Salaries and Other Benefits Received by Local State Senators and Representatives

By Bob Katzen

$62,547 BASE SALARY – The current base salary for legislators is $62,547. Their salary is up for adjustment in January every two years, either up or down, under a 1998 constitutional amendment approved by a better than two-to-one margin by voters. It requires that every two years the salaries of the governor, the other five constitutional statewide officers and the House speaker and Senate president be increased or decreased based on data from the Bureau of Economic Analysis (BEA) that measures the quarterly change in salaries and wages.

It also requires that the same formula be used every two years to increase or decrease the stipends that 139 out of 200 legislators receive for their service in Democratic or Republican leadership positions, as committee chairs or vice chairs and as the ranking Republican on some committees.

Legislators’ salaries were increased by $2,515 for the 2017-2018 legislative session. That hike came on the heels of a salary freeze for the 2015-2016 legislative session, a $1,100 pay cut for the 2013-2014 session and a $306 pay cut for the 2011-2012 session. Prior to 2011, legislators’ salaries had been raised every two years since the $46,410 base pay was first raised under the constitutional amendment in 2001.

The new $62,547 salary means legislative salaries have been raised $16,137, or 34.8 percent, since the mandated salary adjustment became part of the state constitution.


House Speaker Robert DeLeo (D-Winthrop) and Senate President Karen Spilka (D-Ashland) both are entitled to an additional $80,000, bringing their full salary to $142,547. Spilka did not become Senate president until July 2018 so her salary was pro-rated.

The Legislature’s two Republican leaders, Sen. Bruce Tarr (R-Gloucester) and Rep. Bradley Jones (R-North Reading)  are both entitled to an additional $60,000, bringing their full salary to $122,547. Tarr accepted only $22,500 (he declined $37,500) and his total 2018 salary is $85,047.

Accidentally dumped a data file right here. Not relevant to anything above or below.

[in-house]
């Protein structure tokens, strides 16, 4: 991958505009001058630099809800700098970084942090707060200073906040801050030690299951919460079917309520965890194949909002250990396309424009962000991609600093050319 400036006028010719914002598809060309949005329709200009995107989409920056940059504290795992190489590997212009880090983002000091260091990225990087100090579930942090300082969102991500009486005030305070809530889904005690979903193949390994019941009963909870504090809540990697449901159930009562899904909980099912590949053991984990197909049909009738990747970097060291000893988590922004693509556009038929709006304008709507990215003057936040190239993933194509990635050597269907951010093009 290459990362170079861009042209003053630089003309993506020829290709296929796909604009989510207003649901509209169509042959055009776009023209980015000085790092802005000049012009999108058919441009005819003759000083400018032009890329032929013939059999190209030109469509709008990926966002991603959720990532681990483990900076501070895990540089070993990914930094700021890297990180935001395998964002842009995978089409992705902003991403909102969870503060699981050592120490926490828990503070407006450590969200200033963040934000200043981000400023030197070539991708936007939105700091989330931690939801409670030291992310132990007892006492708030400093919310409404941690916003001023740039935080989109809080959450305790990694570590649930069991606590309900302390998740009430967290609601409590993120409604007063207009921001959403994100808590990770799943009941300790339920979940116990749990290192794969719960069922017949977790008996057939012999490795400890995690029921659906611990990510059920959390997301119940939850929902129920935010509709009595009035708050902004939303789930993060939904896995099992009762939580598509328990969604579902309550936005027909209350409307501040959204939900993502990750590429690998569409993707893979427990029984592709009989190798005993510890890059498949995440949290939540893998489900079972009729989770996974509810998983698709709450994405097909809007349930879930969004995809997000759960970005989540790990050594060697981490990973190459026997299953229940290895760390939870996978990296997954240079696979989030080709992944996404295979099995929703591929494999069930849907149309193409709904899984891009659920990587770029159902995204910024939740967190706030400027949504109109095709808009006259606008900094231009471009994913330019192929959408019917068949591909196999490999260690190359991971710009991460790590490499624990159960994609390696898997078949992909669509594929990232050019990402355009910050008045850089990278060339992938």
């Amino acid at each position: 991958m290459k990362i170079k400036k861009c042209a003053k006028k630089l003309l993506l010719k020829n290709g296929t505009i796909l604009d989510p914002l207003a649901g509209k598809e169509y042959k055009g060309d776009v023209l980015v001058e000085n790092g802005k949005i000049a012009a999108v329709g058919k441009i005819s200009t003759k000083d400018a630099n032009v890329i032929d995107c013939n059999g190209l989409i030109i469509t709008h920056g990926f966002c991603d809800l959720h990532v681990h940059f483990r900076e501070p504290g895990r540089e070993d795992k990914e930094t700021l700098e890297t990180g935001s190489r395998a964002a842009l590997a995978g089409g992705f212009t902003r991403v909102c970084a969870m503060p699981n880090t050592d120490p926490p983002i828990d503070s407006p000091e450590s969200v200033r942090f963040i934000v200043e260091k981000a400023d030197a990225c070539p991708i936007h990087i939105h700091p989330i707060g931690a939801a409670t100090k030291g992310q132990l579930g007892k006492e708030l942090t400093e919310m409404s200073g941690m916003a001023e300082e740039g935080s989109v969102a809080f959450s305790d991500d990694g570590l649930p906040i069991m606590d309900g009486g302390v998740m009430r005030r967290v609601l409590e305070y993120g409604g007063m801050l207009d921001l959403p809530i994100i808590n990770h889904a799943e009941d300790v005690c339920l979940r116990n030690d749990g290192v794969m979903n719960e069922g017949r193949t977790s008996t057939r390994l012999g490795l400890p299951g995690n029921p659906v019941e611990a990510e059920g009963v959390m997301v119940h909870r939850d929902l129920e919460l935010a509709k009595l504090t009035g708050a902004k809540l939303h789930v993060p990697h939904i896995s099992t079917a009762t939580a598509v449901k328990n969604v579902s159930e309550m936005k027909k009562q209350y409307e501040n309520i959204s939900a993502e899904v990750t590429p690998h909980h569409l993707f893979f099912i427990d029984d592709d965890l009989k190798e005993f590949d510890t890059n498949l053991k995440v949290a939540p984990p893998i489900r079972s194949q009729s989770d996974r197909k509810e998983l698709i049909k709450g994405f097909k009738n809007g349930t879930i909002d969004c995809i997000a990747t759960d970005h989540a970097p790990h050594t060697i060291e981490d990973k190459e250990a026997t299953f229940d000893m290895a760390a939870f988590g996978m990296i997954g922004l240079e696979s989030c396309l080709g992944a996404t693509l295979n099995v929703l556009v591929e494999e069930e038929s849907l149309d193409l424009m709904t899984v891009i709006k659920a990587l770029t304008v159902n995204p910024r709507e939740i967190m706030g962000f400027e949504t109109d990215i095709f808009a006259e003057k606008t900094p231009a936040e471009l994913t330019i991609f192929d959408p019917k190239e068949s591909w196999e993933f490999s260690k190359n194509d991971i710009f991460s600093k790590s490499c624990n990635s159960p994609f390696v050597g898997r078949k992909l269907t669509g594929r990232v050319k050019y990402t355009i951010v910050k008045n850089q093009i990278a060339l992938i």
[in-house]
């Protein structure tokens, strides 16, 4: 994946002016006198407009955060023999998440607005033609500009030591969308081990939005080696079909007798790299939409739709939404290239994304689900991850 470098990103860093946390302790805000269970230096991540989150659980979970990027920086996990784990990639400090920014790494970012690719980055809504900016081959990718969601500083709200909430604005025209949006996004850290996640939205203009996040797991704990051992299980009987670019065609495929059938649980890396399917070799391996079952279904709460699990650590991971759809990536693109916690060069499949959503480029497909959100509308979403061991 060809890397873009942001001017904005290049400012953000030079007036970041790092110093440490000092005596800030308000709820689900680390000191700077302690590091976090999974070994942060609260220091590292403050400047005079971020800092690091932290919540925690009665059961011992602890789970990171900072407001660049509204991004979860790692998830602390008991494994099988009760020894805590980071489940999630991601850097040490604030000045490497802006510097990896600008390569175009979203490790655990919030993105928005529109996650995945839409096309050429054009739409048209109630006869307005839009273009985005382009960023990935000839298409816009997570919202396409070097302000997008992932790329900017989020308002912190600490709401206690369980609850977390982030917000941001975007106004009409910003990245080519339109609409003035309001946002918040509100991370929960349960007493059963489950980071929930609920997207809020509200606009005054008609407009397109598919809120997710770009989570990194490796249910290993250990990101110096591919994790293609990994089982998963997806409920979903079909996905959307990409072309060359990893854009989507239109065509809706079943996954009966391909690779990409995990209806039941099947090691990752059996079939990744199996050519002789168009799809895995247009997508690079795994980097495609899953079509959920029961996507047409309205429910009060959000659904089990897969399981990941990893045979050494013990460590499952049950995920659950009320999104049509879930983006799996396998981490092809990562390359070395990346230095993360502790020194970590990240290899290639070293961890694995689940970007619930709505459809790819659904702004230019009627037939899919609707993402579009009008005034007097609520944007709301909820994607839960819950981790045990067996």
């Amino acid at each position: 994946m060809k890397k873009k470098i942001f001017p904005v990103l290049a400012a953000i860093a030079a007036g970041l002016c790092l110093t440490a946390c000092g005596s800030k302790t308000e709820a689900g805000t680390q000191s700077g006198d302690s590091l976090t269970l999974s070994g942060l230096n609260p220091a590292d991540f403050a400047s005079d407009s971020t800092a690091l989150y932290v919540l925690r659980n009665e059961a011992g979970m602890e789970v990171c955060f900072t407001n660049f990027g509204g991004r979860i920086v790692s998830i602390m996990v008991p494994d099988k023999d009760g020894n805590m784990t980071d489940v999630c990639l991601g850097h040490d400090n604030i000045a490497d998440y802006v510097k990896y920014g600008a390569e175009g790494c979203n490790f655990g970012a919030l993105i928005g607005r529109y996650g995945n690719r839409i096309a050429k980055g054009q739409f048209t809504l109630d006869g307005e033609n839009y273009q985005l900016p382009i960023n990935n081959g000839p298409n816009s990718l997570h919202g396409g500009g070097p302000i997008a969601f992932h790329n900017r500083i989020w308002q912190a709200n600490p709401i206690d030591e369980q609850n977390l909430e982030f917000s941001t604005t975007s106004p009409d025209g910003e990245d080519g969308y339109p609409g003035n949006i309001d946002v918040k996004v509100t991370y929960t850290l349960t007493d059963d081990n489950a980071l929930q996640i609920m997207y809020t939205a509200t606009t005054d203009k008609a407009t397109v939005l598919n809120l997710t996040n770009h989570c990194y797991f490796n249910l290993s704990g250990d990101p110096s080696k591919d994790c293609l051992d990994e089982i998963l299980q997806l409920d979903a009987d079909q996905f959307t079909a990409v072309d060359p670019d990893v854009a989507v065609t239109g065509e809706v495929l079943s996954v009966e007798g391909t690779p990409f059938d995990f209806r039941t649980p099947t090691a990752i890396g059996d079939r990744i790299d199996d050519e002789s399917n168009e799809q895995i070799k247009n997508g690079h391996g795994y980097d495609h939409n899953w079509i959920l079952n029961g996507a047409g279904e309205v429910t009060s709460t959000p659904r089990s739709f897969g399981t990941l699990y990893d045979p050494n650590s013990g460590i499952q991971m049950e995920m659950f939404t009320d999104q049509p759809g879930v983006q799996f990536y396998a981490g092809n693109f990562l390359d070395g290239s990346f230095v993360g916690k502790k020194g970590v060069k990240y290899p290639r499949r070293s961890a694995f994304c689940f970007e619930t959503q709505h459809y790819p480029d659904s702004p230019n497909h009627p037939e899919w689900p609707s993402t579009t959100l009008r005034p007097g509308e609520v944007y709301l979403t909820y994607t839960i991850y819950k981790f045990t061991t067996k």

Over the past several years, the Legislature has increased the total number of legislators who receive annual stipends for their service in Democratic or Republican leadership positions, as committee chairs or vice chairs and as the ranking Republican on some committees. Many stipends were increased in January 2017 and now range from $5,200 to $75,000 above the member’s annual base salary. The latest figures show that 139, or more than two-thirds of the state’s 200 legislators receive a stipend. All 40 senators and 99 of the 160 representatives receive bonuses.

Supporters say legislators in these important positions should be appropriately compensated for their many added responsibilities and hard work.

Critics say the base salary is sufficient and is eligible to be increased every two years.

PER DIEMS – Legislators are no longer entitled to collect “per diems” to reimburse them for mileage, meals and lodging expenses for travel from their home to the Statehouse. These reimbursements were discontinued in 2017. They were not taxable income and ranged from $10 per day for legislators who reside in the greater Boston area to $82 for Western Massachusetts lawmakers and $100 for those in Nantucket.

$15,000 OR $20,000 FOR GENERAL EXPENSES – Each legislator receives an annual general expense allowance of $15,000 for members whose districts are within a 50-mile radius of the Statehouse and $20,000 for districts located outside of that radius

This separate, flat rate expense allowance is designed to pay for some of the costs of legislators’ district offices and other expenses including contributions to local civic groups and the printing and mailing of newsletters.

Legislators are issued a 1099 tax form from the state and are required to report the $15,000 or $20,000 as income but are not required to submit an accounting of how they spend it.

PARKING SPACE – Lawmakers are entitled to a parking space inside the Statehouse garage or at the nearby McCormack State Office Building. The first $260 in monthly value of the space is a tax-free benefit under federal and state guidelines that apply to all public and private employees, not just state legislators. Any value of the space above this amount is treated as taxable income.